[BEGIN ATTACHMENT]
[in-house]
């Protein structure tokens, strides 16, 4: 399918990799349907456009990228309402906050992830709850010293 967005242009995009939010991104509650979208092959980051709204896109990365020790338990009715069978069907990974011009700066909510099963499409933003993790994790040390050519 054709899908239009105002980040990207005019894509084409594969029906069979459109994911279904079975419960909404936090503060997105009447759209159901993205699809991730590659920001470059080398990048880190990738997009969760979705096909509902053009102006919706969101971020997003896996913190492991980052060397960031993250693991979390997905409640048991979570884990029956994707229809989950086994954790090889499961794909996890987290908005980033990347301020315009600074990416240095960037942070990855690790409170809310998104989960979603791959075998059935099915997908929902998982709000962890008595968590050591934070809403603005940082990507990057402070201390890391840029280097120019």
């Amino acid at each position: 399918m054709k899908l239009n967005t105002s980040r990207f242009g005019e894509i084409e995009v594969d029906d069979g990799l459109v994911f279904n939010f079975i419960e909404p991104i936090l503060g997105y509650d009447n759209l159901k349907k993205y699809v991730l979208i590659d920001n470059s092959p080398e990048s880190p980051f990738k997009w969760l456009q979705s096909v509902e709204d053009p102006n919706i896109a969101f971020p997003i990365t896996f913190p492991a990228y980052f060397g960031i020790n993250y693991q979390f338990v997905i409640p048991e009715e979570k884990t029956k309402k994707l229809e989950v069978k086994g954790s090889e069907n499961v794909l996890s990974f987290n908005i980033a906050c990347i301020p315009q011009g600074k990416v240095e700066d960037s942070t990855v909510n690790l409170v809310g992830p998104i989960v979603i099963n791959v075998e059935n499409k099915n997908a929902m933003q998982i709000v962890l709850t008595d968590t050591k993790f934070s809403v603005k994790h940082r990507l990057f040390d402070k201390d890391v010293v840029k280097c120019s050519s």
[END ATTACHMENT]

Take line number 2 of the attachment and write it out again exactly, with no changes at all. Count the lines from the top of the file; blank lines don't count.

């Protein structure tokens, strides 16, 4: 399918990799349907456009990228309402906050992830709850010293 967005242009995009939010991104509650979208092959980051709204896109990365020790338990009715069978069907990974011009700066909510099963499409933003993790994790040390050519 054709899908239009105002980040990207005019894509084409594969029906069979459109994911279904079975419960909404936090503060997105009447759209159901993205699809991730590659920001470059080398990048880190990738997009969760979705096909509902053009102006919706969101971020997003896996913190492991980052060397960031993250693991979390997905409640048991979570884990029956994707229809989950086994954790090889499961794909996890987290908005980033990347301020315009600074990416240095960037942070990855690790409170809310998104989960979603791959075998059935099915997908929902998982709000962890008595968590050591934070809403603005940082990507990057402070201390890391840029280097120019």